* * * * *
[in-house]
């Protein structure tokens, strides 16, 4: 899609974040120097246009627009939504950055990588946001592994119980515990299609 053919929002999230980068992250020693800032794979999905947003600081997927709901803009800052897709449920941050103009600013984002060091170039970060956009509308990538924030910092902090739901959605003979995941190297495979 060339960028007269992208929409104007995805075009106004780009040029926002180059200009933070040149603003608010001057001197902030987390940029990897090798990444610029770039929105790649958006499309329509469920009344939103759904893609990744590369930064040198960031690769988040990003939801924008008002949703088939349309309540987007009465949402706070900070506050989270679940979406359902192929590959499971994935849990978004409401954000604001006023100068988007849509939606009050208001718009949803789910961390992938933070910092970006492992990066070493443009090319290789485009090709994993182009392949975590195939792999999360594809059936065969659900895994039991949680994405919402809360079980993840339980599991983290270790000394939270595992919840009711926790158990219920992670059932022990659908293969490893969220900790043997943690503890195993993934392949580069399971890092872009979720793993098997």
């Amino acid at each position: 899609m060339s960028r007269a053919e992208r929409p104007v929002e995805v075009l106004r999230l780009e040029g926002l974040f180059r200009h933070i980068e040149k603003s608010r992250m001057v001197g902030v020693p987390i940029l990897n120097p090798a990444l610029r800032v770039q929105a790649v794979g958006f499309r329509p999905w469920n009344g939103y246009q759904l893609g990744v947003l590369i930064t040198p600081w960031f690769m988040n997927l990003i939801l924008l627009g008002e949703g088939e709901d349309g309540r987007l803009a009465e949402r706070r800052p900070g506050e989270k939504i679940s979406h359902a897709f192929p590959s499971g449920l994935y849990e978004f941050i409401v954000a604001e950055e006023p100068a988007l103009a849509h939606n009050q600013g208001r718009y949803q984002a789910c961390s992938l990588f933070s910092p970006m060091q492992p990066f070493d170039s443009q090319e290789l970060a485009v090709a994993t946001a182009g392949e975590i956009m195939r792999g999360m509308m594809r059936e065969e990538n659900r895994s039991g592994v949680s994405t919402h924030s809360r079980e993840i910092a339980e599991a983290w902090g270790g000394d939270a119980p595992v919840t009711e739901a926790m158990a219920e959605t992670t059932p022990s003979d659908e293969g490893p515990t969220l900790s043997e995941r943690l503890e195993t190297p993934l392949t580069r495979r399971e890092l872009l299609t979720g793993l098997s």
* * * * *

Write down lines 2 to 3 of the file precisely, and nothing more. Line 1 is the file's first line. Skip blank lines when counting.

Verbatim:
């Protein structure tokens, strides 16, 4: 899609974040120097246009627009939504950055990588946001592994119980515990299609 053919929002999230980068992250020693800032794979999905947003600081997927709901803009800052897709449920941050103009600013984002060091170039970060956009509308990538924030910092902090739901959605003979995941190297495979 060339960028007269992208929409104007995805075009106004780009040029926002180059200009933070040149603003608010001057001197902030987390940029990897090798990444610029770039929105790649958006499309329509469920009344939103759904893609990744590369930064040198960031690769988040990003939801924008008002949703088939349309309540987007009465949402706070900070506050989270679940979406359902192929590959499971994935849990978004409401954000604001006023100068988007849509939606009050208001718009949803789910961390992938933070910092970006492992990066070493443009090319290789485009090709994993182009392949975590195939792999999360594809059936065969659900895994039991949680994405919402809360079980993840339980599991983290270790000394939270595992919840009711926790158990219920992670059932022990659908293969490893969220900790043997943690503890195993993934392949580069399971890092872009979720793993098997």
């Amino acid at each position: 899609m060339s960028r007269a053919e992208r929409p104007v929002e995805v075009l106004r999230l780009e040029g926002l974040f180059r200009h933070i980068e040149k603003s608010r992250m001057v001197g902030v020693p987390i940029l990897n120097p090798a990444l610029r800032v770039q929105a790649v794979g958006f499309r329509p999905w469920n009344g939103y246009q759904l893609g990744v947003l590369i930064t040198p600081w960031f690769m988040n997927l990003i939801l924008l627009g008002e949703g088939e709901d349309g309540r987007l803009a009465e949402r706070r800052p900070g506050e989270k939504i679940s979406h359902a897709f192929p590959s499971g449920l994935y849990e978004f941050i409401v954000a604001e950055e006023p100068a988007l103009a849509h939606n009050q600013g208001r718009y949803q984002a789910c961390s992938l990588f933070s910092p970006m060091q492992p990066f070493d170039s443009q090319e290789l970060a485009v090709a994993t946001a182009g392949e975590i956009m195939r792999g999360m509308m594809r059936e065969e990538n659900r895994s039991g592994v949680s994405t919402h924030s809360r079980e993840i910092a339980e599991a983290w902090g270790g000394d939270a119980p595992v919840t009711e739901a926790m158990a219920e959605t992670t059932p022990s003979d659908e293969g490893p515990t969220l900790s043997e995941r943690l503890e195993t190297p993934l392949t580069r495979r399971e890092l872009l299609t979720g793993l098997s």